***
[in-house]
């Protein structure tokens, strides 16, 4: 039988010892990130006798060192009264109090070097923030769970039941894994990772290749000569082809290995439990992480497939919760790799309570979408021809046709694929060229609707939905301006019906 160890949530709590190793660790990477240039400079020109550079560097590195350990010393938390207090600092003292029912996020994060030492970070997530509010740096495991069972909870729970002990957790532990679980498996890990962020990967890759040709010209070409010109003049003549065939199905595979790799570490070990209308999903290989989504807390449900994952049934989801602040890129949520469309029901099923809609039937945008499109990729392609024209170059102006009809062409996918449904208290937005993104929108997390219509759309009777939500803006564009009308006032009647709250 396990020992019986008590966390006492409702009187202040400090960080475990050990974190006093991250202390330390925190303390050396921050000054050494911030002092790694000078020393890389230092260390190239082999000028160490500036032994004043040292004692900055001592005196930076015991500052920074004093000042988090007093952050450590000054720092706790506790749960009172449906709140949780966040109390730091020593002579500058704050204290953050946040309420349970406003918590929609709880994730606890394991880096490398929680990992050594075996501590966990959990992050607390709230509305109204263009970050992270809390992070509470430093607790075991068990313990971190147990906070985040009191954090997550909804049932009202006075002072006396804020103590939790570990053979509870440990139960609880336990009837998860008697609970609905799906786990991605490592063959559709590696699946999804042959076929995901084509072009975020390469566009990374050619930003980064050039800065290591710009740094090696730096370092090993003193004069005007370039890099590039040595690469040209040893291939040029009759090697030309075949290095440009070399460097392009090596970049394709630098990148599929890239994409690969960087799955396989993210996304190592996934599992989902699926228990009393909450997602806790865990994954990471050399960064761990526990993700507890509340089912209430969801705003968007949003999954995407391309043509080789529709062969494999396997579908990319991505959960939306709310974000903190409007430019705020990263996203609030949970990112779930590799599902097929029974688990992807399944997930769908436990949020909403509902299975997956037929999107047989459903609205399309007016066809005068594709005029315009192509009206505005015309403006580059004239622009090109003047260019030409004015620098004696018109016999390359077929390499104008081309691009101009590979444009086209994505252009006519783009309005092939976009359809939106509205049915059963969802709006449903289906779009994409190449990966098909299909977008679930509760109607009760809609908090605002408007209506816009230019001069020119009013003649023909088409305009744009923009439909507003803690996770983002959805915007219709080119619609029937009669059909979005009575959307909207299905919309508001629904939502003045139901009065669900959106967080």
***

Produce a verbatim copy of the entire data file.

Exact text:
[in-house]
């Protein structure tokens, strides 16, 4: 039988010892990130006798060192009264109090070097923030769970039941894994990772290749000569082809290995439990992480497939919760790799309570979408021809046709694929060229609707939905301006019906 160890949530709590190793660790990477240039400079020109550079560097590195350990010393938390207090600092003292029912996020994060030492970070997530509010740096495991069972909870729970002990957790532990679980498996890990962020990967890759040709010209070409010109003049003549065939199905595979790799570490070990209308999903290989989504807390449900994952049934989801602040890129949520469309029901099923809609039937945008499109990729392609024209170059102006009809062409996918449904208290937005993104929108997390219509759309009777939500803006564009009308006032009647709250 396990020992019986008590966390006492409702009187202040400090960080475990050990974190006093991250202390330390925190303390050396921050000054050494911030002092790694000078020393890389230092260390190239082999000028160490500036032994004043040292004692900055001592005196930076015991500052920074004093000042988090007093952050450590000054720092706790506790749960009172449906709140949780966040109390730091020593002579500058704050204290953050946040309420349970406003918590929609709880994730606890394991880096490398929680990992050594075996501590966990959990992050607390709230509305109204263009970050992270809390992070509470430093607790075991068990313990971190147990906070985040009191954090997550909804049932009202006075002072006396804020103590939790570990053979509870440990139960609880336990009837998860008697609970609905799906786990991605490592063959559709590696699946999804042959076929995901084509072009975020390469566009990374050619930003980064050039800065290591710009740094090696730096370092090993003193004069005007370039890099590039040595690469040209040893291939040029009759090697030309075949290095440009070399460097392009090596970049394709630098990148599929890239994409690969960087799955396989993210996304190592996934599992989902699926228990009393909450997602806790865990994954990471050399960064761990526990993700507890509340089912209430969801705003968007949003999954995407391309043509080789529709062969494999396997579908990319991505959960939306709310974000903190409007430019705020990263996203609030949970990112779930590799599902097929029974688990992807399944997930769908436990949020909403509902299975997956037929999107047989459903609205399309007016066809005068594709005029315009192509009206505005015309403006580059004239622009090109003047260019030409004015620098004696018109016999390359077929390499104008081309691009101009590979444009086209994505252009006519783009309005092939976009359809939106509205049915059963969802709006449903289906779009994409190449990966098909299909977008679930509760109607009760809609908090605002408007209506816009230019001069020119009013003649023909088409305009744009923009439909507003803690996770983002959805915007219709080119619609029937009669059909979005009575959307909207299905919309508001629904939502003045139901009065669900959106967080």